kind ever enacted before the motion pic
ture camera.
The picture is full of tense situations,
where l#c or death hang upon a slender
hair, where a word or a look would send
men's souls to the great beyond, where
the destinies of men and women are as
uncertain as the ice packs of the frozen
rivers of the far North.
The characters move through the story
in a natural manner, performing the va
rious duties exactly as the ordinary man
or woman would, but never for an Instant
does Interest lag.
The scenery of the picture has seldom
been equalled.
We believe we can safely say “The Law
of the Yukon” is the best drama of the
North we have eter seen.
June Eivldge, Warburton Gamble and
Tom O’Malley are among the players in
the cast.
Opinion: A really wonderful picture of
its kind with excellent photography and
above the average direction.
A Mutt and Jeff comedy, “The Singing
Three,” and the Fox News Weekly com
pletes the bill.
Now on view at the Alhambra.
NORMA SUFFERS SO MICH
IX "THE BRANDED WOMAN.”
The audiences of Norma Taimadge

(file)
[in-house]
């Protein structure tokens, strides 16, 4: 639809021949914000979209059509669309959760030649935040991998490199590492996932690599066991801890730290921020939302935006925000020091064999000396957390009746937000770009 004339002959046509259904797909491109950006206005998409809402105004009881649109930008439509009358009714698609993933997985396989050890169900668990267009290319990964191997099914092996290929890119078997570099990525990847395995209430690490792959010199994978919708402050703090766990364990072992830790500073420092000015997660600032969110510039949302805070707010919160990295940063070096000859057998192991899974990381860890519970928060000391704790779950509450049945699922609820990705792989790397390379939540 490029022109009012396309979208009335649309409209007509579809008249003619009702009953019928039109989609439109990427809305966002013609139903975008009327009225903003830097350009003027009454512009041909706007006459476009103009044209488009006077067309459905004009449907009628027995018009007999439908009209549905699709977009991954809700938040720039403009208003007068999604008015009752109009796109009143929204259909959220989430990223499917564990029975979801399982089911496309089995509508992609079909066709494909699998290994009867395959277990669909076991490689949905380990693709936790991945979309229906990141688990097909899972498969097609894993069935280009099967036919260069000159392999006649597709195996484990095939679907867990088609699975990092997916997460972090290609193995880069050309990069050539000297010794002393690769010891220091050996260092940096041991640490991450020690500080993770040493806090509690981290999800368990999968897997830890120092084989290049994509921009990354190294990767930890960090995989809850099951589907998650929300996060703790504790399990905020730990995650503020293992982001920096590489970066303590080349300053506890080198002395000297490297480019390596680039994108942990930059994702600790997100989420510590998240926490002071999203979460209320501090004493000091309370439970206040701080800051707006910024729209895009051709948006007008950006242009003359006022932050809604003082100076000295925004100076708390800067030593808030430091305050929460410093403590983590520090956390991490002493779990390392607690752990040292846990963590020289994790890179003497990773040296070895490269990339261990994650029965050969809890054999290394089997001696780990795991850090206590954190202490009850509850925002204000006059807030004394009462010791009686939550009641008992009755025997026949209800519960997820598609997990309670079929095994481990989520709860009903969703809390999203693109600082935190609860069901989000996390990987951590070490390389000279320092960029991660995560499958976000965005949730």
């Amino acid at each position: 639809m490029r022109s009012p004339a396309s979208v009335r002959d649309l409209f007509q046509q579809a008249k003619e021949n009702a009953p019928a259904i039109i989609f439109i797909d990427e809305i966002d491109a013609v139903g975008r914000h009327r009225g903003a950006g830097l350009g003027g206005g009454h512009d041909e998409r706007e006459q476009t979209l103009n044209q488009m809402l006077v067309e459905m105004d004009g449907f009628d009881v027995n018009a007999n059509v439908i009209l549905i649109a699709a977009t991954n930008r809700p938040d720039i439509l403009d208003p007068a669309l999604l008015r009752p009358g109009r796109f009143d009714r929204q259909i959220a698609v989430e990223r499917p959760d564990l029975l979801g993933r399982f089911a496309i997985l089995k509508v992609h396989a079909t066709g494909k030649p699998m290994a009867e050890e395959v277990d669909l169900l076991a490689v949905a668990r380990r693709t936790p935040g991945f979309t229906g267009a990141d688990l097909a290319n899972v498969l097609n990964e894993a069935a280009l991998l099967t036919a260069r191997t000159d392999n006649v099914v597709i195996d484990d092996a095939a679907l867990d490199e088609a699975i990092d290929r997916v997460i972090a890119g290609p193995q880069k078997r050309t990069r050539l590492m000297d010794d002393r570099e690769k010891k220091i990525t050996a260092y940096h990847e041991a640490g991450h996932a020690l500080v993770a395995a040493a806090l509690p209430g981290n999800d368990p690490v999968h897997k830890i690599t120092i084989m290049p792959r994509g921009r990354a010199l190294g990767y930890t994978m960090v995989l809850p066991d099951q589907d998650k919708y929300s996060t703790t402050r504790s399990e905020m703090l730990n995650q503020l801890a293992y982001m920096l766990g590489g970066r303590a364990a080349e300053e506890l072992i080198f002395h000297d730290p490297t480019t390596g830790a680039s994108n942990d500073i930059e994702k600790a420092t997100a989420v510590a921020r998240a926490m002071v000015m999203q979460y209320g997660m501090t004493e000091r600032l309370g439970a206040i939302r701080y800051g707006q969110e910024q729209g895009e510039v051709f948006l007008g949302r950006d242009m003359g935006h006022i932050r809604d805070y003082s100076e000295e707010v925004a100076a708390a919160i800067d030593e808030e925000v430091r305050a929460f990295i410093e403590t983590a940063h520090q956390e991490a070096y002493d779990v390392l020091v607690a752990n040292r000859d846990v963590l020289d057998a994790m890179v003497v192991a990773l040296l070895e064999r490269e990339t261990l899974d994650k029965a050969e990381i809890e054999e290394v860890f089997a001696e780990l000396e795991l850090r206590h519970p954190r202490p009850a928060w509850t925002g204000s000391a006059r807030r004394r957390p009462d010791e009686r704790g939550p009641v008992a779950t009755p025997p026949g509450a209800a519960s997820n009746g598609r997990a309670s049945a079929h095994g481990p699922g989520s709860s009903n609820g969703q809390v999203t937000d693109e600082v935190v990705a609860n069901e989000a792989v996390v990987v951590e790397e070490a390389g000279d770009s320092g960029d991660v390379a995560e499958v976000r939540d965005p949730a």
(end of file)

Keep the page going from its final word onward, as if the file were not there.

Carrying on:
seem to like the little star best when
her heart is heavy and her eyes are dim
with tears and when she is suffering most
in "The Branded Woman” her admirers
go wild with Joy.
Some stars are noted for their smites
but when a tearful glance saddens the
face of the beautiful Norma, the entire
audience suffers beautifully and gasps,
“Oh, isn’t she Just too sweet for any
thing?”
That was the effect that Mins Taimadge
created yesterday when the writer made
his weekly visit to the Circle.
"The Branded Woman” gi.es Miss Tai
madge a chance to “suffer beautifully"
and indeed she does it so well that even
(he men In the audience felt sorry for
Norma.
In this movie, th& star's chief duty is